International Monetary Fund managing director Christine Lagarde has denied that the IMF would threaten to push Greece closer to default as a negotiating weapon in a new Greek bailout deal.
Writing to Greek Prime Minister Alexi Tsipras, Lagarde said that her view of the ongoing negotiations is that "we are still a good distance away from a new bailout deal".
She wrote: "I have on many occasions stressed that we can only support a program that is credible and based on realistic assumptions, and that delivers on its objective of setting Greece on a path of robust growth while gradually restoring debt sustainability."
"Otherwise it would fail to re-establish confidence, with the implication, among others, that Greece would soon again be forced to adopt yet more measures. Of course, any speculation that IMF staff would consider using a credit event as a negotiating tactic is simply nonsense.
"I agree with you that successful negotiations are built on mutual trust, and this weekend’s incident has made me concerned as to whether we can indeed achieve progress in a climate of extreme sensitivity to statements of either side. On reflection, however, I have decided to allow our team to return to Athens to continue the discussions."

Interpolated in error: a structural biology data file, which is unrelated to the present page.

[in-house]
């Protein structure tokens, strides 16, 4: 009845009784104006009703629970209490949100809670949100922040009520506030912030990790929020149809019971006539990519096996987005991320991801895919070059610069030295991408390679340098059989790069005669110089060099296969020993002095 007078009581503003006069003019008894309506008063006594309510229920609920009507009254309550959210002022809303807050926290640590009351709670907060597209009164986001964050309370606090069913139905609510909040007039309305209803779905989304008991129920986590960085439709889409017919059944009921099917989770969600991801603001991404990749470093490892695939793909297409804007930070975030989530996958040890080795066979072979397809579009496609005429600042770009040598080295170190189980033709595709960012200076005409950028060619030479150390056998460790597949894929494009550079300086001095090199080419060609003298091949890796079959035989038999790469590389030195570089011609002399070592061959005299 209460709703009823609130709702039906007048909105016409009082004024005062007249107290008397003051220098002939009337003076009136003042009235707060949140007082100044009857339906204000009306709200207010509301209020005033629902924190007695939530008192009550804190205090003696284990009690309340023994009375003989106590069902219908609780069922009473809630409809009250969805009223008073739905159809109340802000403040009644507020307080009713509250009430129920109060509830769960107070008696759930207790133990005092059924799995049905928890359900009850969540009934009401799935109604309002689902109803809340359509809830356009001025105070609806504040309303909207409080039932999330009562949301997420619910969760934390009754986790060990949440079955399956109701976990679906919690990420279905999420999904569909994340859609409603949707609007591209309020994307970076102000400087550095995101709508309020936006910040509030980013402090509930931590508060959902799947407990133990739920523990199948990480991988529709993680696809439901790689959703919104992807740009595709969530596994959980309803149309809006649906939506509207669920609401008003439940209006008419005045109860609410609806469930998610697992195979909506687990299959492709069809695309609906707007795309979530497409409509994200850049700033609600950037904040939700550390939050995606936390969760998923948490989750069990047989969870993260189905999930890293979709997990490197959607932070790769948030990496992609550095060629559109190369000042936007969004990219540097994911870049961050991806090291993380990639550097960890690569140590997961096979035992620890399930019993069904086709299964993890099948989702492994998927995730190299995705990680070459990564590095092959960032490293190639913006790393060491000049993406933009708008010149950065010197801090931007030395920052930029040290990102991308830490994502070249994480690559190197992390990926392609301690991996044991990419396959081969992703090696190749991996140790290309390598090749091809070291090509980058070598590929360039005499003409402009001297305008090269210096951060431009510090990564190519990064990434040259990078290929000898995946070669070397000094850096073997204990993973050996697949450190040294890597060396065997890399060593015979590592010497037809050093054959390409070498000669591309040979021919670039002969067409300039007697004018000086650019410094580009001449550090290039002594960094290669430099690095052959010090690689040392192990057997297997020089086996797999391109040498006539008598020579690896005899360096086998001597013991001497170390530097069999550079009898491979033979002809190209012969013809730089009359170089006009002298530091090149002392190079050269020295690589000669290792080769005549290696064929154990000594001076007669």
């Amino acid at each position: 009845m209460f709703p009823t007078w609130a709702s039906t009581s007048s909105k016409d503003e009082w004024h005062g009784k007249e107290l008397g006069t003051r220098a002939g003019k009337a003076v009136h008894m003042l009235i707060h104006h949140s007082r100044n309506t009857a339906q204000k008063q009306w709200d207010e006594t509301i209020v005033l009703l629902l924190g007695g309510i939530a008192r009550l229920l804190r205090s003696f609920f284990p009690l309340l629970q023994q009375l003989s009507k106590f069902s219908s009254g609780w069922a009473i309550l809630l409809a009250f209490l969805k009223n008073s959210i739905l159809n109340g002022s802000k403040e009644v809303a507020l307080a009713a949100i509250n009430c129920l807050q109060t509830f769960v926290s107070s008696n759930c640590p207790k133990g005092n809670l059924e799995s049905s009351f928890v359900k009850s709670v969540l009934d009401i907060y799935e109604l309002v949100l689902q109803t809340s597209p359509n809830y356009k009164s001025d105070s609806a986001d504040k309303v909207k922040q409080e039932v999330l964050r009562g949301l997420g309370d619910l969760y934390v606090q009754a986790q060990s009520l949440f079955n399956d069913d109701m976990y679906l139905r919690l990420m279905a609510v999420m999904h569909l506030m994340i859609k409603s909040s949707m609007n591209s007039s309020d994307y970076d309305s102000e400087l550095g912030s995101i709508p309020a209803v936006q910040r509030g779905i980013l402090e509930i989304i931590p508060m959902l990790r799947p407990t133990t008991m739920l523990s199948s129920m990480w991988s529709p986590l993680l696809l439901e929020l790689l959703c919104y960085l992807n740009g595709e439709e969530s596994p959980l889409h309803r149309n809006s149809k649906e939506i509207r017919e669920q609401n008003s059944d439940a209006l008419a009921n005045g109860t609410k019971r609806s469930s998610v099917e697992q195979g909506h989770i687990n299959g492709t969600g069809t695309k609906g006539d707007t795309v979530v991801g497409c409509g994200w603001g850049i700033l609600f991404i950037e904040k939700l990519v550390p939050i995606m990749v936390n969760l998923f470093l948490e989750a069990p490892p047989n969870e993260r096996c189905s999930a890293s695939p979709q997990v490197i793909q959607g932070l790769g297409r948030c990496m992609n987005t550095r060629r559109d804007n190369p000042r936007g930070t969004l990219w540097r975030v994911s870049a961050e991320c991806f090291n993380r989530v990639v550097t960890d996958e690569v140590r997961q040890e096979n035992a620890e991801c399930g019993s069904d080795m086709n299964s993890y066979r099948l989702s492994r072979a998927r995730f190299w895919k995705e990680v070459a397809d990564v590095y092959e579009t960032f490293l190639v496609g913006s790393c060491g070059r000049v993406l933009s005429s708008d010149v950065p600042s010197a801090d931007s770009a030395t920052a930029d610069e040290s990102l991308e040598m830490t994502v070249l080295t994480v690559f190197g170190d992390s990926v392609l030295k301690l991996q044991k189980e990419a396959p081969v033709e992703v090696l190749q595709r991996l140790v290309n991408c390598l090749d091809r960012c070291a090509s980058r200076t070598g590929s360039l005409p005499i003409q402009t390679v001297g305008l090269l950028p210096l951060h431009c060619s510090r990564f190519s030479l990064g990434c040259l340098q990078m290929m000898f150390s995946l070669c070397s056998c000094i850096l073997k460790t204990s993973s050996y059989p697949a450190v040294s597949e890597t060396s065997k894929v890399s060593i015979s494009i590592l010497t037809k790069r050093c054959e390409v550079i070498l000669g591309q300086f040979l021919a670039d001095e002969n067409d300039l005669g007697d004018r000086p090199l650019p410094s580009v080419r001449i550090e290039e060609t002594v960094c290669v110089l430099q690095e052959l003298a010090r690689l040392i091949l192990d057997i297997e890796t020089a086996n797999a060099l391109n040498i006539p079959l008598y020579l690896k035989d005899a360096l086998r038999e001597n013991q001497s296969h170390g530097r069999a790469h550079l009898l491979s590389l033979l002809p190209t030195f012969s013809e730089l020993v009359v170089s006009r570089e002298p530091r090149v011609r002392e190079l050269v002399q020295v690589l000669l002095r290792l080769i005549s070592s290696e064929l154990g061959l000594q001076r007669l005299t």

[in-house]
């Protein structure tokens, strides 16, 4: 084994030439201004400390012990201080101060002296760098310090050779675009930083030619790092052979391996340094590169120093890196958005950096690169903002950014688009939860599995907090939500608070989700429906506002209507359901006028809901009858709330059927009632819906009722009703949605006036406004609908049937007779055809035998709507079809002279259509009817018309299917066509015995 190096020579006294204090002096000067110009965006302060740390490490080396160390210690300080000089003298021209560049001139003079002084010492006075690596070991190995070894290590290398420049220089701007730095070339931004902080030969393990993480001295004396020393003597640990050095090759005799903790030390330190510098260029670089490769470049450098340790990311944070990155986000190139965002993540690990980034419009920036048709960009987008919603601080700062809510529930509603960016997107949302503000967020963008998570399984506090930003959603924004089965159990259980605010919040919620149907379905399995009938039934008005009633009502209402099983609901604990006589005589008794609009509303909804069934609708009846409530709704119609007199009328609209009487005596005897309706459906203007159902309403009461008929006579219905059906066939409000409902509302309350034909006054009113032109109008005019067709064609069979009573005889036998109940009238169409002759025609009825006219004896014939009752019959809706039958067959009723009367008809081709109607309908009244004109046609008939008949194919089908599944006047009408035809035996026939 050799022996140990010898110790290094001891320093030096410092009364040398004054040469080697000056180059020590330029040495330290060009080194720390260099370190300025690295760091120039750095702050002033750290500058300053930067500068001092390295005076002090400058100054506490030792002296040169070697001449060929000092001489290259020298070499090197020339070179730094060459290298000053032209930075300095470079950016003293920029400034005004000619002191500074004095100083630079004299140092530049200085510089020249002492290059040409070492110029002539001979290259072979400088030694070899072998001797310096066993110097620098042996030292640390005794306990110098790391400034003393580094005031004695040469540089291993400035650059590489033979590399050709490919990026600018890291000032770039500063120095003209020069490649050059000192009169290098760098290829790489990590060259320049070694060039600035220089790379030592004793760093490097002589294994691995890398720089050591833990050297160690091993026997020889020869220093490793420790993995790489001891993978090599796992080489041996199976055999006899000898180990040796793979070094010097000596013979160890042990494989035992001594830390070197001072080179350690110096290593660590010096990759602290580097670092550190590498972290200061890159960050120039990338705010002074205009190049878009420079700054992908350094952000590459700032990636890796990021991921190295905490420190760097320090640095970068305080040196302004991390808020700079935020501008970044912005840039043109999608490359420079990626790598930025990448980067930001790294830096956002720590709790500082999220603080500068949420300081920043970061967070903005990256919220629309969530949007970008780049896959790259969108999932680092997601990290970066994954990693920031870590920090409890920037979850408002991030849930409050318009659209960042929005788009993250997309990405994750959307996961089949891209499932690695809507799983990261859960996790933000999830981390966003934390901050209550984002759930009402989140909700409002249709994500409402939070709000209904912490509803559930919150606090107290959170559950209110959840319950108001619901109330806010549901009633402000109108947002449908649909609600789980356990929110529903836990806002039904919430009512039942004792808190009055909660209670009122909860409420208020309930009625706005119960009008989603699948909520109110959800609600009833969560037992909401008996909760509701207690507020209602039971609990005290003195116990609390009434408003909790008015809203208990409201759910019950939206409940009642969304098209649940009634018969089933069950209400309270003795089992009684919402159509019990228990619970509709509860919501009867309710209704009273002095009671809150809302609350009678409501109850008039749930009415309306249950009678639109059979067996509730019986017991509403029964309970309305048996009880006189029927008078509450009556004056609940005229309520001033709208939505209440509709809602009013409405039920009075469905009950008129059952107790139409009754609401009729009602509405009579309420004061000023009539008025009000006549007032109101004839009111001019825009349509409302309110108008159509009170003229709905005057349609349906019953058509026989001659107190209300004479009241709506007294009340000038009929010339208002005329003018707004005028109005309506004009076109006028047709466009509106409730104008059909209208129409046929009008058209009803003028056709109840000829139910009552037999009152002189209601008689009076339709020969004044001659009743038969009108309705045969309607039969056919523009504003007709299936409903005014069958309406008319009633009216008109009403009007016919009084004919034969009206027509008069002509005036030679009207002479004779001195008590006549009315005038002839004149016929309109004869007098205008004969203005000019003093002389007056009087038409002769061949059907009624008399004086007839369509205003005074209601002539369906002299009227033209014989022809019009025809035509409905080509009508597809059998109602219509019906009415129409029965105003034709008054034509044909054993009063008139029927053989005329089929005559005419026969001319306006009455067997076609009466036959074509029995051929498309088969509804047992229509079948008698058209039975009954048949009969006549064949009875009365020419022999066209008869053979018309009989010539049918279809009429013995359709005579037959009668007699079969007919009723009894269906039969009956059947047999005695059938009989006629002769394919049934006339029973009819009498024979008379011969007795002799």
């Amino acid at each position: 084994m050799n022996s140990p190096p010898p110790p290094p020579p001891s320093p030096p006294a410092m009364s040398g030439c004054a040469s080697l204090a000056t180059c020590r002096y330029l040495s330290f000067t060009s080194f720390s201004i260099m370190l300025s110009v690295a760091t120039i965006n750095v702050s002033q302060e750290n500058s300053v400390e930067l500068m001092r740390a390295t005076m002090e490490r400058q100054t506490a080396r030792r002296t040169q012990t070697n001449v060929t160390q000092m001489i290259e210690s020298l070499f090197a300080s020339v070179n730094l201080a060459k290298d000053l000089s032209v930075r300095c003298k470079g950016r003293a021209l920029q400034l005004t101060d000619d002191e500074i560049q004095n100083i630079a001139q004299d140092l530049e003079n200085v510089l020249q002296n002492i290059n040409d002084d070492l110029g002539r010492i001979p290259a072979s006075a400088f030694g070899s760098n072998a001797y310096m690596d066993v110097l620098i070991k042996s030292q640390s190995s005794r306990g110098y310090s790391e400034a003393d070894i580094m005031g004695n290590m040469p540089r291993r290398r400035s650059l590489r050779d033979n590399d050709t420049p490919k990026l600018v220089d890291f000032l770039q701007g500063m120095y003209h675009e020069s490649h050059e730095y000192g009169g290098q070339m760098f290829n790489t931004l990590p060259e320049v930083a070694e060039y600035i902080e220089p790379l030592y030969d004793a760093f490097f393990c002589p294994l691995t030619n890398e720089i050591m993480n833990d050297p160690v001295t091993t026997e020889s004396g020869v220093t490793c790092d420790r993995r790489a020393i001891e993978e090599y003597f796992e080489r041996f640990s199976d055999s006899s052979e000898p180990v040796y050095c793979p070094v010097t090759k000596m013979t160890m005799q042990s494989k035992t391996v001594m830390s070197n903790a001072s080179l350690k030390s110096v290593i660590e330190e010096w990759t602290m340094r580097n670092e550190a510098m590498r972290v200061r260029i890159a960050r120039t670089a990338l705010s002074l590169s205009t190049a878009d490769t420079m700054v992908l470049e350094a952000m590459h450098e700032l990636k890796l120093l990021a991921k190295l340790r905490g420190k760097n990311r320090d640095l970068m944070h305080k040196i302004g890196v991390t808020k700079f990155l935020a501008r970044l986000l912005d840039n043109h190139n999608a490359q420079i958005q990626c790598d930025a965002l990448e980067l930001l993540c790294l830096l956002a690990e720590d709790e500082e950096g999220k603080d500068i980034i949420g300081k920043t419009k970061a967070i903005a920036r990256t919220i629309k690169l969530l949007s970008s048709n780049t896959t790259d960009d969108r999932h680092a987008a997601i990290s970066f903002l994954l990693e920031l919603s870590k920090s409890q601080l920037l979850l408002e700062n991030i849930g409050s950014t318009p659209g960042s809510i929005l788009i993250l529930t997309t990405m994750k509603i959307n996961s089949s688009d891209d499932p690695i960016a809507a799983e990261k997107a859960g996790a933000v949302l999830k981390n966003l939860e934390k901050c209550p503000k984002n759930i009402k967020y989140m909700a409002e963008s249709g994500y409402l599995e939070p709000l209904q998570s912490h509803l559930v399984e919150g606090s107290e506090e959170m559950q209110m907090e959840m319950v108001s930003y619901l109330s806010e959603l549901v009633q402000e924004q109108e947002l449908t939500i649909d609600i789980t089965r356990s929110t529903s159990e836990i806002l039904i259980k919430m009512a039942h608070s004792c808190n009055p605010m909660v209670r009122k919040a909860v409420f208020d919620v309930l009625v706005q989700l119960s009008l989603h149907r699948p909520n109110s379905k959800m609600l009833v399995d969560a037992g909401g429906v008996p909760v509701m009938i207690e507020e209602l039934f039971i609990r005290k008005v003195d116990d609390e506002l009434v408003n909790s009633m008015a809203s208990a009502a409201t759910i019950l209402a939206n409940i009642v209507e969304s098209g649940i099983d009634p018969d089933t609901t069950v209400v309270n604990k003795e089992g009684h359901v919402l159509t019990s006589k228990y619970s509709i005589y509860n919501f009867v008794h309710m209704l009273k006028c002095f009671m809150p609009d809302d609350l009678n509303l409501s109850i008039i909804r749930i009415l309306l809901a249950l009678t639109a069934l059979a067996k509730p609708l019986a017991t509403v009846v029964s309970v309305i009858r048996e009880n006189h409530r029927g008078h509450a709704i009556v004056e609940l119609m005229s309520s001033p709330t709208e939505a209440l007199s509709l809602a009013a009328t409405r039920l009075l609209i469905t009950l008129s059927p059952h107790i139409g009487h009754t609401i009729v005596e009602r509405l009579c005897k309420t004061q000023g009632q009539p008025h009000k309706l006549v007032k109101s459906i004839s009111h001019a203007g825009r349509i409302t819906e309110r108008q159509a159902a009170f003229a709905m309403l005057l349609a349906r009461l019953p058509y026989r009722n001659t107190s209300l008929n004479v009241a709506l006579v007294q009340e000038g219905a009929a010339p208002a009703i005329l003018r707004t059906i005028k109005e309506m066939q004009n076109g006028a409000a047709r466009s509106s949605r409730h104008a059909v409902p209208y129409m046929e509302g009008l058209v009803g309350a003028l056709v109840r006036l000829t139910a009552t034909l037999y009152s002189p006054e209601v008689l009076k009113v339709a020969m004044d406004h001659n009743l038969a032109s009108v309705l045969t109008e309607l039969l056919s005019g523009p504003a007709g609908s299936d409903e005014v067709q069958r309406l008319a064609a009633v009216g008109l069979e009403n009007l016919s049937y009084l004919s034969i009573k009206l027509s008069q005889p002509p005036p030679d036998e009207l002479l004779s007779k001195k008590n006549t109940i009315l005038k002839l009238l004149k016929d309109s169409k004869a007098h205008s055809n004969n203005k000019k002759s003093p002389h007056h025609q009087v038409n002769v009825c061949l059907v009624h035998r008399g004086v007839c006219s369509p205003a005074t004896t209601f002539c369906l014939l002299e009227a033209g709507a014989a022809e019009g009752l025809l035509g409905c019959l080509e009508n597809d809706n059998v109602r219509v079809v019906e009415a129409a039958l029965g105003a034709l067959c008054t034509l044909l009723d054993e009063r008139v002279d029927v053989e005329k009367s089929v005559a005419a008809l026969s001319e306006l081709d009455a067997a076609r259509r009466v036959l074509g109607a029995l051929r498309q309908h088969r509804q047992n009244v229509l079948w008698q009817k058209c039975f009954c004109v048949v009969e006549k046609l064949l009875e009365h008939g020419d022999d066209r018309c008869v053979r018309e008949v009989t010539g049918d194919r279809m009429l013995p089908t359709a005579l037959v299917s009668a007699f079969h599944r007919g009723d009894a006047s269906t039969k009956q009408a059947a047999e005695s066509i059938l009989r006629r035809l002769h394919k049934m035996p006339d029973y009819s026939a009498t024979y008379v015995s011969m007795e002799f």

The letter comes after Tsipras' office ask Lagarde to clarify the IMF's position after a leaked transcript surfaced of a conversation between senior IMF officials.
In his letter to Lagarde, Tsipras "expressed his concern about the credibility of the negotiations after the leaks", according to Reuters.
The officials discussed tactics to apply pressure on Greece, Germany and the EU to reach a deal in April.
The conversation involving head of IMF's Europe department Poul Thomsen and Delia Velculescu, leader of the IMF team in Greece, reportedly involved discussion that the IMF could threaten to pull out of the troika of lenders in Greece's third bailout as a way to force EU creditors, and particularly Germany, to come to agreement on debt relief before the UK's EU referendum.
The discussion also included talk of whether more austerity could be forced on Greece ahead of repayments in July.
Greece said the transcript shows that the IMF wants to extend negotiations until July, when the Greek government has to make its next debt repayment. If that happens the IMF would have more leverage as the deadline would be coming close. The Greek government have viewed this as a way for the IMF to elicit Greece to give in on pensions cuts.
IMF and EU leaders are scheduled to resume talks in Athens on Greece's progress today.